You’re not crazy. I promise, you’re not.
I spoke those words to a friend this morning as we talked through some trauma in her life. I was able to look in her eyes and let her know she was seen. She was heard. She was valued. And she wasn’t crazy.
In my weekly email last week I told a story about working at the food pantry (If you’re not getting that email, click here to sign up. You’ll get a story and some inspiration each Sunday afternoon as your way to frame the upcoming week). But back to the food pantry. As a small detail of that story, I shared that it’s not unusual for the clients I work with to choke up after I pray with them and they often leave my check-in area with tears in their eyes. A large part of that is the prayer. But another piece of it is that they’re in circumstances in life where they don’t feel seen, heard, acknowledged, or valued. I get to look them in the eye, listen to their story and care for them for a few minutes.
The people who find themselves on the doorstep of the food pantry aren’t the only ones who need to feel known. I’m responsible for leading a team who executes a weekly catered meeting at church. It happens every Sunday afternoon between services and we serve anywhere from 20 to 80 people each week. Our goal with the class is to take people new to our church from curious to connected in the course of four weeks. More important than the actual class information we teach is the culture of the gathering and how we connect, listen to, and love on people. Our guests respond because we all need to feel seen, known and connected.
We were made as social beings, for community. The American Psychological Association says about prisoners in solitary confinement,
Deprived of normal human interaction, many segregated prisoners reportedly suffer from mental health problems including anxiety, panic, insomnia, paranoia, aggression and depression, Haney says (Crime and Delinquency, 2003).To Haney, evidence of these effects comes as no surprise. “It borders on being common sense, but it’s common sense with a lot of empirical research that supports it,” he says. “‘So much of what we do and who we are is rooted in a social context.”
Social isolation is also damaging and it’s on the rise. One South China Morning Post article says, “social isolation – time actually spent alone – boosted the risk of dying by about thirty per cent in people who suffered a stroke or heart attack, according to the study, published in Heart, a medical journal.” And “A study…covering more than 800,000 people from a dozen nations found that walking through life alone also increases the chances of dementia, by about 40 per cent.”
In the age of social media, when our “best of” in life is all that other people know about us, our ability to connect is not increasing. It’s actually decreasing. We have access 24/7/365 to entertainment, distraction, and interaction in the palm of our hand. But, we’re more emotionally isolated as a culture than any culture in history.
I recently sat with an old friend of mine and listened as she described issues she was dealing with. I empathized with her and described how I’d experienced similar feelings and what I’d done with them. She looked at me with tears in her eyes and said, “You mean, I’m not alone?” No. You’re definitely not alone.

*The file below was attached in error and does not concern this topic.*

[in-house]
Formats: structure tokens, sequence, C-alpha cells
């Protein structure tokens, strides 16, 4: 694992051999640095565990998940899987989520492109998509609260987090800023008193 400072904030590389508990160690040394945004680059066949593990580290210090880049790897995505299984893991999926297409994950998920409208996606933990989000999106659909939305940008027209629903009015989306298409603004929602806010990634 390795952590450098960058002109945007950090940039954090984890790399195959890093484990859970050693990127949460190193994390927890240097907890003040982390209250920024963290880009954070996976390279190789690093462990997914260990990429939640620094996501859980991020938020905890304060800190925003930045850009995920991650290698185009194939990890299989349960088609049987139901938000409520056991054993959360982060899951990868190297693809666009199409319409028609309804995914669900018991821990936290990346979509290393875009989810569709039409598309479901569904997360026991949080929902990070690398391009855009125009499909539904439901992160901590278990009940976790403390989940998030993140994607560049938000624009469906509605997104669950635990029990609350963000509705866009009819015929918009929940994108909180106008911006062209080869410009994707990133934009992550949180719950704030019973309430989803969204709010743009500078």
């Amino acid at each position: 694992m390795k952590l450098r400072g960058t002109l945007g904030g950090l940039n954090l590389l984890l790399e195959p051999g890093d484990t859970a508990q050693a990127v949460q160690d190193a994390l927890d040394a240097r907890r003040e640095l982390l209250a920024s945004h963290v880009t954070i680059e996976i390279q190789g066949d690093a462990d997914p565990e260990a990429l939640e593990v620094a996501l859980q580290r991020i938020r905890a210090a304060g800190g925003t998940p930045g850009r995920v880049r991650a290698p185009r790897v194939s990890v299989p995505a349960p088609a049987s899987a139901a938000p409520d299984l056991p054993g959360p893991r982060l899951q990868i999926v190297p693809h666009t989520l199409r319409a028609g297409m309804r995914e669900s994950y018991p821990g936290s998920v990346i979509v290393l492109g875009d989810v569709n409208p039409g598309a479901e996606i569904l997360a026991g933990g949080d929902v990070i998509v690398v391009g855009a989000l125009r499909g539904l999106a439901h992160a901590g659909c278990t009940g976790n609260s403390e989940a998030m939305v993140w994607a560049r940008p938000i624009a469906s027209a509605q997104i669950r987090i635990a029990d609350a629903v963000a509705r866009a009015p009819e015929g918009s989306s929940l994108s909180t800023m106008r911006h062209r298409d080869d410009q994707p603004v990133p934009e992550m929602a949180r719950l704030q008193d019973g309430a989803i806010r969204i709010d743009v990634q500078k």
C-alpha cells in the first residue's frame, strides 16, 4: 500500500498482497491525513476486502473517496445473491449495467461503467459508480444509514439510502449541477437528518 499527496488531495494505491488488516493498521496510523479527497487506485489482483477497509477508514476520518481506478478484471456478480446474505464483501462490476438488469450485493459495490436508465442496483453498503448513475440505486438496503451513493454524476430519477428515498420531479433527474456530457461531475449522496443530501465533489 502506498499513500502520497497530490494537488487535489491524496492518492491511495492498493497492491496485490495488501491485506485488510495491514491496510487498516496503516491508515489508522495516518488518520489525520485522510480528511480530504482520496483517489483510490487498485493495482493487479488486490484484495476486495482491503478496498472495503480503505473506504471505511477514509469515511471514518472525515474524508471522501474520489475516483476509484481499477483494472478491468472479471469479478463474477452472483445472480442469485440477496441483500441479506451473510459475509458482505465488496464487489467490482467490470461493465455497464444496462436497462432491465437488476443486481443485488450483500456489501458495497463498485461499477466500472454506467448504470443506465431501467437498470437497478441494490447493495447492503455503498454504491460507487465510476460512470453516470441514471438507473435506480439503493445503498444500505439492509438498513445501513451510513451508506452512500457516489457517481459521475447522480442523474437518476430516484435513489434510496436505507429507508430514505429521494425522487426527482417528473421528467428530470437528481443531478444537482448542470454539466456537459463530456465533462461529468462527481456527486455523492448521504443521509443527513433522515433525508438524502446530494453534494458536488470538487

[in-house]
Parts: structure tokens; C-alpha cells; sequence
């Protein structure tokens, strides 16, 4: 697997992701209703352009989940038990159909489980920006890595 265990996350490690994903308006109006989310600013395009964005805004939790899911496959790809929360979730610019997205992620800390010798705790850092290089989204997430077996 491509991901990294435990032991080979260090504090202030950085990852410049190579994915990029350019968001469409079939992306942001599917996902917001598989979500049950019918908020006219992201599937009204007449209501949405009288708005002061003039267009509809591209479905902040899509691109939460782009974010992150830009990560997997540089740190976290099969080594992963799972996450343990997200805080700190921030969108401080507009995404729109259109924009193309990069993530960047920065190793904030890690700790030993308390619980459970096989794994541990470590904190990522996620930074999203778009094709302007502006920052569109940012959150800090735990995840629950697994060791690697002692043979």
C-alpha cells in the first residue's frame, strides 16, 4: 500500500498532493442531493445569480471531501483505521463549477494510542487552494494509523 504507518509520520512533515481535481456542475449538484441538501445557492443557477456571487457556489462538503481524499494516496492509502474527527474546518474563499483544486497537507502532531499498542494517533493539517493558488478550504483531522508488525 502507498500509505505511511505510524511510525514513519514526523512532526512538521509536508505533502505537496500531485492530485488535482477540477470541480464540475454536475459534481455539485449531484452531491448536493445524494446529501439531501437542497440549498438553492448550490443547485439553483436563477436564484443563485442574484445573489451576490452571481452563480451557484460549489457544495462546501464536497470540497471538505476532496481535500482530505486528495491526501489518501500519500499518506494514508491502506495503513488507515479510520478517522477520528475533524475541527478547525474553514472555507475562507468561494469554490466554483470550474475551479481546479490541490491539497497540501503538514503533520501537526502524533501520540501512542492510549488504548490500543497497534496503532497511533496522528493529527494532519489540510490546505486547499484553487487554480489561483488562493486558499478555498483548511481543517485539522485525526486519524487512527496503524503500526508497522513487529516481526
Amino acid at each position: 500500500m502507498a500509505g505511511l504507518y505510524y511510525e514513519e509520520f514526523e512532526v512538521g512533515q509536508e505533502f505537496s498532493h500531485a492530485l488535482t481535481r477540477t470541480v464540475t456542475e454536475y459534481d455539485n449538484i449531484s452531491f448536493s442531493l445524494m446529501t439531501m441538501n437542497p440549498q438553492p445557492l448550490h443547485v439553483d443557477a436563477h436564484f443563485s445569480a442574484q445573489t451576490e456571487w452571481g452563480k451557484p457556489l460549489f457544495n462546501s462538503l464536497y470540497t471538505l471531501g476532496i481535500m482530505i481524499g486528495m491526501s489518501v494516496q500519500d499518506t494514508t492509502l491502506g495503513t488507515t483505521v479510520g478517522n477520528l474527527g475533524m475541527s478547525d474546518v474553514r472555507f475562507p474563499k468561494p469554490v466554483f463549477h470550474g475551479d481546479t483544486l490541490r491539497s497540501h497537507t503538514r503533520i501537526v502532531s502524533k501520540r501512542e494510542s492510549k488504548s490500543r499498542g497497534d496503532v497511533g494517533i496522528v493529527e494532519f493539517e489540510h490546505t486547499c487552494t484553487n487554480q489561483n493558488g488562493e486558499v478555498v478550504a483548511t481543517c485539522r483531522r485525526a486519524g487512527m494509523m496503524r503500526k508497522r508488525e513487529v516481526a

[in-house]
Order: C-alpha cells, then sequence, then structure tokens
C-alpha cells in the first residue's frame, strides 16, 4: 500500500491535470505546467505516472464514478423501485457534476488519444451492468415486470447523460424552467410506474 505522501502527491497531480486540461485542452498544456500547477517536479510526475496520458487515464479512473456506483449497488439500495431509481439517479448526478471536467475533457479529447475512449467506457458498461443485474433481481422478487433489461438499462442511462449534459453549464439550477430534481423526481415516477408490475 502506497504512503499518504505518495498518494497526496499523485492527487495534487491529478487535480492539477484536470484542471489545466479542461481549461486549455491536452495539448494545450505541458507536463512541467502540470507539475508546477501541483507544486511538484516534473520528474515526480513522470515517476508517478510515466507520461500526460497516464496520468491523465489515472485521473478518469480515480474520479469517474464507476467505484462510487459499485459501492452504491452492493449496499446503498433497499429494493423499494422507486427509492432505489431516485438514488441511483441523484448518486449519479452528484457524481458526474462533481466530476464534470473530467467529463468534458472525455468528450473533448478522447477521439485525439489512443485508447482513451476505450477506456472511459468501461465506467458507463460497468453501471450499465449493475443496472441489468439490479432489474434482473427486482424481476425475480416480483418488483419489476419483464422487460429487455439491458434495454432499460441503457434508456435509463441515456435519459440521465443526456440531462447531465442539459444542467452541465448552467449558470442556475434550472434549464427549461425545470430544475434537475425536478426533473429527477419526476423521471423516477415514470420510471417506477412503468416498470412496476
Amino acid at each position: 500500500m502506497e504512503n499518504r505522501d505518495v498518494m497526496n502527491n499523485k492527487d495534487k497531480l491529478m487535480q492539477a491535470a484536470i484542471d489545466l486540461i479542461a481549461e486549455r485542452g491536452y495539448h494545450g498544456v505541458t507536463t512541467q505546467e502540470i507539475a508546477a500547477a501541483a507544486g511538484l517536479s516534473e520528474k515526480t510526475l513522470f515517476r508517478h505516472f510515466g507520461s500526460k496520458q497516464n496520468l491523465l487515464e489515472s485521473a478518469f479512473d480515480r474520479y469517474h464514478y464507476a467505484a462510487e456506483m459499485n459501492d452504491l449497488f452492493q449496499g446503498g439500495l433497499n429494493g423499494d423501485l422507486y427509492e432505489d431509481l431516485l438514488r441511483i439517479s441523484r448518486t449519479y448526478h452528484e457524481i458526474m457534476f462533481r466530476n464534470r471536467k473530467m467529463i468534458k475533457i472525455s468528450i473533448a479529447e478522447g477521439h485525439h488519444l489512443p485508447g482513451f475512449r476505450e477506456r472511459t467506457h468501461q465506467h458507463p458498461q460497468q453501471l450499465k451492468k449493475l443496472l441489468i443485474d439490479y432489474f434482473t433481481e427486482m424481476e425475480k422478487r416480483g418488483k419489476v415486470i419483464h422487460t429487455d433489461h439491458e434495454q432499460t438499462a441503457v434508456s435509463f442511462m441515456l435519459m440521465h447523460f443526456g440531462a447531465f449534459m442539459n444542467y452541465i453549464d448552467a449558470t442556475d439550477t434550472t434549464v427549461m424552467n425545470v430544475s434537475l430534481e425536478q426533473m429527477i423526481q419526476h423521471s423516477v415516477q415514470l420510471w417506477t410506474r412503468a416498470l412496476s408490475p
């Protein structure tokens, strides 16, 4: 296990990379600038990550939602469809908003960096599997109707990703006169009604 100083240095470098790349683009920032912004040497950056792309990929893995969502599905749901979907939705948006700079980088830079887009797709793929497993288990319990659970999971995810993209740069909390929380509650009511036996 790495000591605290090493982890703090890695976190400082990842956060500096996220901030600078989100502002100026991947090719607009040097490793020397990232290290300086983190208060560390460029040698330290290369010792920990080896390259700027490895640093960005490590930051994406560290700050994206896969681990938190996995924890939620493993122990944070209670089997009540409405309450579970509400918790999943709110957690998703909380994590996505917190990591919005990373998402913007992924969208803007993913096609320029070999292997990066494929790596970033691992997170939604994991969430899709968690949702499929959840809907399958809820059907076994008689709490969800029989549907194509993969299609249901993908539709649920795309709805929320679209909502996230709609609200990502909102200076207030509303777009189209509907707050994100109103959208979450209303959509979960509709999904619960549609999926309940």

You’re not alone either.
I don’t know exactly what you’re going through. I don’t know what situation you find yourself in today. I don’t know the circumstances of your life. But, you are most definitely not alone.
If I was next to you, I’d ask your story. I’d listen. I’d laugh with you if you needed and cry with you if you needed. I’d hug you and listen some more. But, I’m not next to you. I can’t do that today. What I can do is remind you of a few things.
You need people.
You’re not the only one who’s felt the feelings you’re feeling. I know, it can seem totally unique, and it’s true, no one has had your exact set of circumstances, your exact personal story, but the human experience is universal in many important ways. There are others who can sympathize and you can find them. It takes courage and vulnerability to begin to live in community, to let others know you, to connect. But, not being alone…not living in isolation…is worth it. Even when it’s messy and difficult, it’s worth it. We need people to share our struggles, encourage us, and celebrate with us.
You need Jesus.
We also need Jesus. And he’s not a long-distance savior. He didn’t leave you in a situation to work your way out of it alone. He’s in there with you. He’s been human. He’s experienced what you’ve experienced. Pain. Check. Betrayal. Check. Loneliness. Check. Anger. Check. He knows. He understands. And he’s with you in the midst of your pain.
While I can’t look in your eyes today and tell you that you’re not crazy, I can say with all confidence that you are not alone. And we (me included) spend way too much time in life acting like we are.
God sees you. Jesus knows how you feel. The Holy Spirit comforts. The one who created the galaxies with his word loves you more than you can imagine. And it’s a fierce, emotional, protective, engaged love.
Savor that feeling. That idea. That you don’t have to do anything differently than you’re doing right now or be anyone different than you are right now in order to be cherished by God.
Today. Right now. Exactly as you are. You are loved. And you are not alone.